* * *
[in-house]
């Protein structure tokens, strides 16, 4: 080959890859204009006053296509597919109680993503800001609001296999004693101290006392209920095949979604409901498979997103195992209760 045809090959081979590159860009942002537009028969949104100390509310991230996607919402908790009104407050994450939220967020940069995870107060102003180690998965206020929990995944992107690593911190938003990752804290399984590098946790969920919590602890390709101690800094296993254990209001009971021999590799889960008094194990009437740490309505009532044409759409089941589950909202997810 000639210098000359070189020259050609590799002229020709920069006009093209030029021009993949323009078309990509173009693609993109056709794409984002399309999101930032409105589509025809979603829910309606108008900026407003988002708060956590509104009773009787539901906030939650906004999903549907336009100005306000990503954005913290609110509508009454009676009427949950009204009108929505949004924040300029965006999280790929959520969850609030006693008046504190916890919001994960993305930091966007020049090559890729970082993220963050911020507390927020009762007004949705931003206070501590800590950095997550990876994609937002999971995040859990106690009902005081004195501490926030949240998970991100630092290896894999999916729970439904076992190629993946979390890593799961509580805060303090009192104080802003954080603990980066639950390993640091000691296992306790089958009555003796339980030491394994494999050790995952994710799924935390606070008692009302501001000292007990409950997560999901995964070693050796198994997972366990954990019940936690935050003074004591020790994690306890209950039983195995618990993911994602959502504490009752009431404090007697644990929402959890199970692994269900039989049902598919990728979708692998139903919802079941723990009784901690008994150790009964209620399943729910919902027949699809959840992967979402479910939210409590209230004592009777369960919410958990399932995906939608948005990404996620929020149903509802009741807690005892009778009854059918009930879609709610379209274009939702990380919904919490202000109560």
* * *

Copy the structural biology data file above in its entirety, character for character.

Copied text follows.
[in-house]
């Protein structure tokens, strides 16, 4: 080959890859204009006053296509597919109680993503800001609001296999004693101290006392209920095949979604409901498979997103195992209760 045809090959081979590159860009942002537009028969949104100390509310991230996607919402908790009104407050994450939220967020940069995870107060102003180690998965206020929990995944992107690593911190938003990752804290399984590098946790969920919590602890390709101690800094296993254990209001009971021999590799889960008094194990009437740490309505009532044409759409089941589950909202997810 000639210098000359070189020259050609590799002229020709920069006009093209030029021009993949323009078309990509173009693609993109056709794409984002399309999101930032409105589509025809979603829910309606108008900026407003988002708060956590509104009773009787539901906030939650906004999903549907336009100005306000990503954005913290609110509508009454009676009427949950009204009108929505949004924040300029965006999280790929959520969850609030006693008046504190916890919001994960993305930091966007020049090559890729970082993220963050911020507390927020009762007004949705931003206070501590800590950095997550990876994609937002999971995040859990106690009902005081004195501490926030949240998970991100630092290896894999999916729970439904076992190629993946979390890593799961509580805060303090009192104080802003954080603990980066639950390993640091000691296992306790089958009555003796339980030491394994494999050790995952994710799924935390606070008692009302501001000292007990409950997560999901995964070693050796198994997972366990954990019940936690935050003074004591020790994690306890209950039983195995618990993911994602959502504490009752009431404090007697644990929402959890199970692994269900039989049902598919990728979708692998139903919802079941723990009784901690008994150790009964209620399943729910919902027949699809959840992967979402479910939210409590209230004592009777369960919410958990399932995906939608948005990404996620929020149903509802009741807690005892009778009854059918009930879609709610379209274009939702990380919904919490202000109560």